So the experience of the number "2" entails a dynamic interaction of both object and perception (which cannot be meaningfully abstracted in absolute manner from each other).

Put another way, strictly speaking a mathematical object such as "2" has no meaning independent of the corresponding mental perception of "2" with both poles in tandem properly constituting an interactive dialogue of number meaning.

In other words all number understanding has a merely relative validity.

So Conventional mathematics is in fact directly based on a reduced interpretation of such experience. Here the two poles are viewed with respect to their absolute separation (though implicitly in experiential terms this is not possible). Thus the number object (in this case"2") is misleadingly given an abstract absolute objective identity.

Interpretation is then misleadingly viewed as simply mirroring in mental terms (again in an absolute manner) this absolute identity.

In this way in conventional mathematical terms, interaction as between opposite poles (external and internal) is thereby completely edited out of the picture (in explicit terms).

This then is misleadingly associated with the considerable illusion that numbers thereby enjoy an absolute rigid identity (unrelated to time).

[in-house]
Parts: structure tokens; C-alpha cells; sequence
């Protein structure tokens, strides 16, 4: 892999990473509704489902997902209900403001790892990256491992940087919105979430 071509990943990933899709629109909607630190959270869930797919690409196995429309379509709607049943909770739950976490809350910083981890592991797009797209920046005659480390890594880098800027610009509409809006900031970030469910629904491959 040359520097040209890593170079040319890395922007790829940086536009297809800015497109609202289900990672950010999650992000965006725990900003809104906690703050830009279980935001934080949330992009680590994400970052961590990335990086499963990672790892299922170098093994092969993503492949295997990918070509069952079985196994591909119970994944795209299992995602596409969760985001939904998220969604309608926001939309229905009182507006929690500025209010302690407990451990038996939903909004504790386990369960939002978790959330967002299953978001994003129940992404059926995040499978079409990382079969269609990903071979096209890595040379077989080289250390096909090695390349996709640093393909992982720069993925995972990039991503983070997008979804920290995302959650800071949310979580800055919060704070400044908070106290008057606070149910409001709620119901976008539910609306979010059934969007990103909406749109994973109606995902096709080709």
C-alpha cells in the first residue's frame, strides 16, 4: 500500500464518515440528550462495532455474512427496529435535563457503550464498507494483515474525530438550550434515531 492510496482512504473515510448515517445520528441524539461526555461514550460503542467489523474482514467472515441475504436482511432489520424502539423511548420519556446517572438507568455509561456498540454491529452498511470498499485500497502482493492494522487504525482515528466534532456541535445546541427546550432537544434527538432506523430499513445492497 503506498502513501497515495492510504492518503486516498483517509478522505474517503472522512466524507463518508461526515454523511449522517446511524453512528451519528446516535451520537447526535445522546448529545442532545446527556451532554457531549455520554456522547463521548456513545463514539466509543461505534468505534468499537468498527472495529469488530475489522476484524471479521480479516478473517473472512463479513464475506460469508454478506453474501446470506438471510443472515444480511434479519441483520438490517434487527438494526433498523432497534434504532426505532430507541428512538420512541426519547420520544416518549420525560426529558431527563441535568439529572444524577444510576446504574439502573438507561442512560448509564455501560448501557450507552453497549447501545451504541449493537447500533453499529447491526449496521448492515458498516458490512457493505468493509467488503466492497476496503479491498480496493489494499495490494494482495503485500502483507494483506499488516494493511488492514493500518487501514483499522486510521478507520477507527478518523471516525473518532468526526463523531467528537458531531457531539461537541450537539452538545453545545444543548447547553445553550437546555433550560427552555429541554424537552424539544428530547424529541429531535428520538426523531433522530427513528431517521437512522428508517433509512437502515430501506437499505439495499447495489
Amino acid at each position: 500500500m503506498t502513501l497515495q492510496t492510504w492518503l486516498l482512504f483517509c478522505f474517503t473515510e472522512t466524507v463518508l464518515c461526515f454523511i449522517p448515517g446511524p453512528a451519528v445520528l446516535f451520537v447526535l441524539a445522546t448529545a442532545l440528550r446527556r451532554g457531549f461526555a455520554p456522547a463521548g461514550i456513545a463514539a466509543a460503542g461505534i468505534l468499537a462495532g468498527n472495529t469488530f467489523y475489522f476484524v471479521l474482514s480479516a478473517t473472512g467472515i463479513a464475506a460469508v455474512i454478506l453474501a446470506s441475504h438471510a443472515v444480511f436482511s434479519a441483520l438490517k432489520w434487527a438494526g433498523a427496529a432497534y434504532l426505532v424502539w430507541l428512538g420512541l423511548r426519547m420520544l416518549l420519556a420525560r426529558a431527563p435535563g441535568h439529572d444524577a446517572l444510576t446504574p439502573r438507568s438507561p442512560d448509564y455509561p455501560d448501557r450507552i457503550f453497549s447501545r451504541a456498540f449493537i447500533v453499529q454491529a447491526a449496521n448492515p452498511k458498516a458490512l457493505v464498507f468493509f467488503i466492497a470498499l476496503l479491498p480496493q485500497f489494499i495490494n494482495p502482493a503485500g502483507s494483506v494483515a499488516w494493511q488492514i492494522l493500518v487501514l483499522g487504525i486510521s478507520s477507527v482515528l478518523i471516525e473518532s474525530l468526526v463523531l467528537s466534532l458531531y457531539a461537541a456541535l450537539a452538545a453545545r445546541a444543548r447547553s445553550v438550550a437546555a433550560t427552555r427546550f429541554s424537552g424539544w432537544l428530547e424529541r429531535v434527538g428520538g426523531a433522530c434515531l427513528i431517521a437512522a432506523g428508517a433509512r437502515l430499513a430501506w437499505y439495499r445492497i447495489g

However because such reductionism is so entrenched in our mathematical thought processes (conditioned now though several millennia) it is extremely difficult to get mathematicians to address this issue.

Even on the rare occasions when I have seen mathematicians seriously question the basis of such procedures (in philosophical reflection on their discipline), they still seemed in a sense to operate with split personalities, readily accepting all such reductionism (without question) when operating as mathematicians.

And I accept that there is enormous pressure on professional mathematicians (in maintaining the respect of their peers) to operate precisely in this manner.

This is why I have long considered that paradoxically the blunt message that Mathematics (as presently understood) is not in fact fit for purpose can only be properly preached by someone standing outside the profession altogether (while still remaining deeply interested in Mathematics).